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He Could’ve But He Didn’t
May 30, 2023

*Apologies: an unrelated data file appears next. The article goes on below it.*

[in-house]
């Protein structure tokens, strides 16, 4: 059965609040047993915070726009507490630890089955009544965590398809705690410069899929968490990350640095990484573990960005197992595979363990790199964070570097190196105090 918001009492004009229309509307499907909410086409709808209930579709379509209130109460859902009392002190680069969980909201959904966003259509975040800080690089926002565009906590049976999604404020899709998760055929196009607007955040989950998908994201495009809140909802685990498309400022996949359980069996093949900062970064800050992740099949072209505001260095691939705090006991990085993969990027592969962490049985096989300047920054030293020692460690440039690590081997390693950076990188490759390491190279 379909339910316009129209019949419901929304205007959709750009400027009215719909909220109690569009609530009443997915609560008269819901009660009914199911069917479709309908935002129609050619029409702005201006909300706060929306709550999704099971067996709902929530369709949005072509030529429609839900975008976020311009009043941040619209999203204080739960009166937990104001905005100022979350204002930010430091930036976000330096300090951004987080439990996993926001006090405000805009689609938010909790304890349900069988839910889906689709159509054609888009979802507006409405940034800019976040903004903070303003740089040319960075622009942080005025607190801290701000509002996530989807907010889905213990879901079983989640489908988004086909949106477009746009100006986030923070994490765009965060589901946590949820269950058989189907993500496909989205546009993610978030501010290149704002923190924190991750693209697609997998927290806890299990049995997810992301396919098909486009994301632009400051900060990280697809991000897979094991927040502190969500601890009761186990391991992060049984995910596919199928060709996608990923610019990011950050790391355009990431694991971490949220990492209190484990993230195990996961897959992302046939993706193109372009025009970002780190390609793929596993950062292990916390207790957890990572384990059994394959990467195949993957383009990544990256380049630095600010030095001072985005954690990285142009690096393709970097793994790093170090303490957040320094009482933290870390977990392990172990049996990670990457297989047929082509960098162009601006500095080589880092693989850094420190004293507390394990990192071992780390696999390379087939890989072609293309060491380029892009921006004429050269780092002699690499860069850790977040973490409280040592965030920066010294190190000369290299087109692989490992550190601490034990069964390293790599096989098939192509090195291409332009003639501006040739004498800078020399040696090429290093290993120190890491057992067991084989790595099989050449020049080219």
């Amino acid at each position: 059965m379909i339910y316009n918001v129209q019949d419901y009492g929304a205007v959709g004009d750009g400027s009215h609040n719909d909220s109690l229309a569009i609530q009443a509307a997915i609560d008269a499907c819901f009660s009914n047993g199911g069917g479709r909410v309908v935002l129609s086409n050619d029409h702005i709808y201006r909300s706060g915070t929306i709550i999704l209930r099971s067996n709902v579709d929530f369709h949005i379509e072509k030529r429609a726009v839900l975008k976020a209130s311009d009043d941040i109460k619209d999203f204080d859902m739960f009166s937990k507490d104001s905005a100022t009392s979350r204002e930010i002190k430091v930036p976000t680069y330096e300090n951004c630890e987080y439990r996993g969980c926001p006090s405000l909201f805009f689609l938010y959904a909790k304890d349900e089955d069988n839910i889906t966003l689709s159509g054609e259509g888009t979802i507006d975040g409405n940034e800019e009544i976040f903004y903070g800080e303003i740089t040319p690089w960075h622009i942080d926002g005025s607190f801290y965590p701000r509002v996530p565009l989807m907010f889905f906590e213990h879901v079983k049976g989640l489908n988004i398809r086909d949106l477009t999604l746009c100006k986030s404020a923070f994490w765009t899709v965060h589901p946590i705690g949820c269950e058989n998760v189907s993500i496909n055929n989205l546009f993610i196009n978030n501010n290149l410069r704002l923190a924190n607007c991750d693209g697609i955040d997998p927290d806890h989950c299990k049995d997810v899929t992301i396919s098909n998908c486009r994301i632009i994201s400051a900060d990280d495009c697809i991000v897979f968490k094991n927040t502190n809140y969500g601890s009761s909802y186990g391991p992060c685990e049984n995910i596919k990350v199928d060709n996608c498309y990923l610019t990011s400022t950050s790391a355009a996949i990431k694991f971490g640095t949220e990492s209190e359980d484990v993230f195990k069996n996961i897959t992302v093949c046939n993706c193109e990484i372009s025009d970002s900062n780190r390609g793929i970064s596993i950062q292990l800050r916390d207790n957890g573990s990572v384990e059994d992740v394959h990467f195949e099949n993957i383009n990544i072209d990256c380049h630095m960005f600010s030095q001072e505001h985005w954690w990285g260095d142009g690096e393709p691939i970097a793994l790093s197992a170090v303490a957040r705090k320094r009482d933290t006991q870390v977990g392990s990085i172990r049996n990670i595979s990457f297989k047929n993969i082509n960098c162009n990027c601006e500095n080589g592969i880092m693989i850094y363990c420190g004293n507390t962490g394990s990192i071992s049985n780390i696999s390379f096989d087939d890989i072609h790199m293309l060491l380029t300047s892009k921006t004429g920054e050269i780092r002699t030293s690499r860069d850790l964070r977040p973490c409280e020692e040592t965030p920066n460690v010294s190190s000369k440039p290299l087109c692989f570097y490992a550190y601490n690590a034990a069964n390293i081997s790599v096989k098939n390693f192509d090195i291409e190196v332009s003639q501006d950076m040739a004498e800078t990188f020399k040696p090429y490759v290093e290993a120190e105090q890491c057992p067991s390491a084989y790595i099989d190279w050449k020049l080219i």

A class action lawsuit brought by former shareholders of Oracle alleged that the company overpaid when it acquired NetSuite. According to the plaintiffs, Lawrence Ellison, who founded both companies and owned a sizable share of each, but more of NetSuite, used his influence to force the overpayment for his own profit. After a trial, the Delaware Court of Chancery found for the defense. The decision constitutes what the Fried Frank firm calls an “important amplification of the law on controllers and entire fairness.” The court concluded that Ellison and Oracle’s CEO had withheld information from the special committee overseeing the transaction, as alleged, but the information was not material and there was no indication that they controlled the transaction. The standard it applied was a business judgment review, not one of entire fairness. Therefore, based on Ellison’s “outsized influence,” he probably could’ve controlled the transaction, but the record didn’t show that he’d done so. Fried Frank says that the decision underlines the critical role of an independent special committee and the advantages it offers for a potentially conflicted transaction.
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